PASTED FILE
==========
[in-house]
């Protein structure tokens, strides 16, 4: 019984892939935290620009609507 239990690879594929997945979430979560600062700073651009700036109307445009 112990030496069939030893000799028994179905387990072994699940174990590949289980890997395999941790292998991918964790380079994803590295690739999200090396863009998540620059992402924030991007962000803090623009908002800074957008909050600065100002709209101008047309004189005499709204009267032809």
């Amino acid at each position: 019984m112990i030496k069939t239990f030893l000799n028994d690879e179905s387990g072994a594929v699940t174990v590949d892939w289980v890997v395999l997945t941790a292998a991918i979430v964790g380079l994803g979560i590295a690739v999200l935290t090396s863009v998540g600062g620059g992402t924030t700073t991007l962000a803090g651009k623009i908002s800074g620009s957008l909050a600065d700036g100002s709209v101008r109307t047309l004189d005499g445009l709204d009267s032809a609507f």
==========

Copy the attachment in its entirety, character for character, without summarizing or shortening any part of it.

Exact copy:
[in-house]
């Protein structure tokens, strides 16, 4: 019984892939935290620009609507 239990690879594929997945979430979560600062700073651009700036109307445009 112990030496069939030893000799028994179905387990072994699940174990590949289980890997395999941790292998991918964790380079994803590295690739999200090396863009998540620059992402924030991007962000803090623009908002800074957008909050600065100002709209101008047309004189005499709204009267032809």
């Amino acid at each position: 019984m112990i030496k069939t239990f030893l000799n028994d690879e179905s387990g072994a594929v699940t174990v590949d892939w289980v890997v395999l997945t941790a292998a991918i979430v964790g380079l994803g979560i590295a690739v999200l935290t090396s863009v998540g600062g620059g992402t924030t700073t991007l962000a803090g651009k623009i908002s800074g620009s957008l909050a600065d700036g100002s709209v101008r109307t047309l004189d005499g445009l709204d009267s032809a609507f």